Literacy

Michelle Thompson
Director of Literacy

Sheila Billenstein
Administrative Assistant for Learning and Teaching

PHILOSOPHY

Literacy is commonly referred to as reading, writing, speaking and listening. As our world relies more on visual communications, literacy also involves viewing. Thinking or meaning-making is at the core of these processes, and literacy proficiency develops over a lifetime. 

Although literacy is a core English Language Arts focus, for learners to become proficient readers and writers,  they develop their literacy in every subject class through the vocabulary, concepts, text structures, and general communication patterns used by people in that discipline.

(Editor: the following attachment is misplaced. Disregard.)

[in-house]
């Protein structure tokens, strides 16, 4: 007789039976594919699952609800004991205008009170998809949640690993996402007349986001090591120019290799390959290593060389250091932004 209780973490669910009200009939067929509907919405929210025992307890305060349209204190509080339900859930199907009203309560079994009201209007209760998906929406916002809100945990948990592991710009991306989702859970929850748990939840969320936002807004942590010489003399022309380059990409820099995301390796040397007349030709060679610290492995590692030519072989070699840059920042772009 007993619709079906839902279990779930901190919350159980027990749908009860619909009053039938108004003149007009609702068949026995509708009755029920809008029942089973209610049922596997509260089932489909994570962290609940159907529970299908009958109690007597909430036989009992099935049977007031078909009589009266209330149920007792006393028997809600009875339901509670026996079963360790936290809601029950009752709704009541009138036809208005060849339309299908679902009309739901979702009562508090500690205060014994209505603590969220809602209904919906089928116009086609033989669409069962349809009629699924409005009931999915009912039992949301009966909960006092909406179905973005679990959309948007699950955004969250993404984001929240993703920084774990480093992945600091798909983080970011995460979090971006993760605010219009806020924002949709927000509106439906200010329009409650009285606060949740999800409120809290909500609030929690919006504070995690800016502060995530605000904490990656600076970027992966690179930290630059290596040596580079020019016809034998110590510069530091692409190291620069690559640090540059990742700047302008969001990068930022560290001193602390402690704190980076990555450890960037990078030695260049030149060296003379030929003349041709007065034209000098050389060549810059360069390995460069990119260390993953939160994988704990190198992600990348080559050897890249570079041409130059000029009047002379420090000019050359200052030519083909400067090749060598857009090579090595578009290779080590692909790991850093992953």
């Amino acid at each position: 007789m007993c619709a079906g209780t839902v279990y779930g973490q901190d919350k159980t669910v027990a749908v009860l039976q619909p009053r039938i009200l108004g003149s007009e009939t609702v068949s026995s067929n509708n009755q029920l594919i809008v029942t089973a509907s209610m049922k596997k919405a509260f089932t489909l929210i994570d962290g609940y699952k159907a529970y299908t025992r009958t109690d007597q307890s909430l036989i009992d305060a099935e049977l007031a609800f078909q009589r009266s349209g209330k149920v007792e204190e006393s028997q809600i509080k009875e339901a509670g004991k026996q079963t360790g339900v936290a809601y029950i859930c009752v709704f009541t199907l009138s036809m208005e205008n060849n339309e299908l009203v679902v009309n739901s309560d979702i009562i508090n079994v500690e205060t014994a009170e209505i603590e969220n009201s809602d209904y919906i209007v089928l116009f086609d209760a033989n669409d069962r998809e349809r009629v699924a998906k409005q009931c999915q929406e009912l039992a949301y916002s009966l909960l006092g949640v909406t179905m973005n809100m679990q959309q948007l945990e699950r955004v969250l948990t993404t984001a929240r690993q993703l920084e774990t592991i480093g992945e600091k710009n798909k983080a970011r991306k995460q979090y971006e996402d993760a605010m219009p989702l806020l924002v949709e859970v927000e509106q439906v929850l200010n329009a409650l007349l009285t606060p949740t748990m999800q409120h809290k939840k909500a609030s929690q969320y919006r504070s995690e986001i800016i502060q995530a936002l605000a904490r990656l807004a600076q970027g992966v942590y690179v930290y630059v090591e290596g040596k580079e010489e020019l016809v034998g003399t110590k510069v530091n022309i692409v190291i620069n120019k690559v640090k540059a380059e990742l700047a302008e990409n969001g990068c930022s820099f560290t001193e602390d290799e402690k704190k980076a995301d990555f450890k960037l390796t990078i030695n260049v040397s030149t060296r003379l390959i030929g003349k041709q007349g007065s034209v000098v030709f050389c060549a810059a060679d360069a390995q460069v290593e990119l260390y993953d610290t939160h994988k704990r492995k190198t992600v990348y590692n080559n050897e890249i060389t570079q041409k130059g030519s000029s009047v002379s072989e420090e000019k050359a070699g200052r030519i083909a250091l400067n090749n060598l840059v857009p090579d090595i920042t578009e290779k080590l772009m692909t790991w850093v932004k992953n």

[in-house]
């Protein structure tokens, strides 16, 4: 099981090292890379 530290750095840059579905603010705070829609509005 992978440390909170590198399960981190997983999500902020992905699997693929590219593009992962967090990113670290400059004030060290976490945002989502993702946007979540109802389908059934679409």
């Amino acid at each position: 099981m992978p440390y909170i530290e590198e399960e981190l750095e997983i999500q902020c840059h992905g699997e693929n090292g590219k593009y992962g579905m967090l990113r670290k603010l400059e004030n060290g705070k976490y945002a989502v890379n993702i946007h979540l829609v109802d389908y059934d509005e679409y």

TIPS FOR DEVELOPING CHILDREN'S WRITING SKILLS

In Pam Allyn's new book, Your Child's Writing, the author offers five keys to help children write: 

  1. Word Power  - encourage children to practice using new words by writing notes to them, and have them respond back to you in writing; create a "word jar" with your child's favorite words; talk about new words heard in songs.
  2. Read aloud - this is a great opportunity to teach kids about grammar, syntax and other structures of writing.  Use a variety of genres such as poetry, non-fiction, and even picture books.
  3. Identity - just as your child's favorite color changes, so too will their style of writing.  Exposing your child to a variety of writing styles/authors will help them develop their own writing identity. 
  4. Time - to show the importance and value of writing skills, carve out a consistent time to encourage writing. 
  5. Environment  - create an environment that encourages aspiring writers:  a surface for writing, writing tools, good lighting and a little bit of inspiration.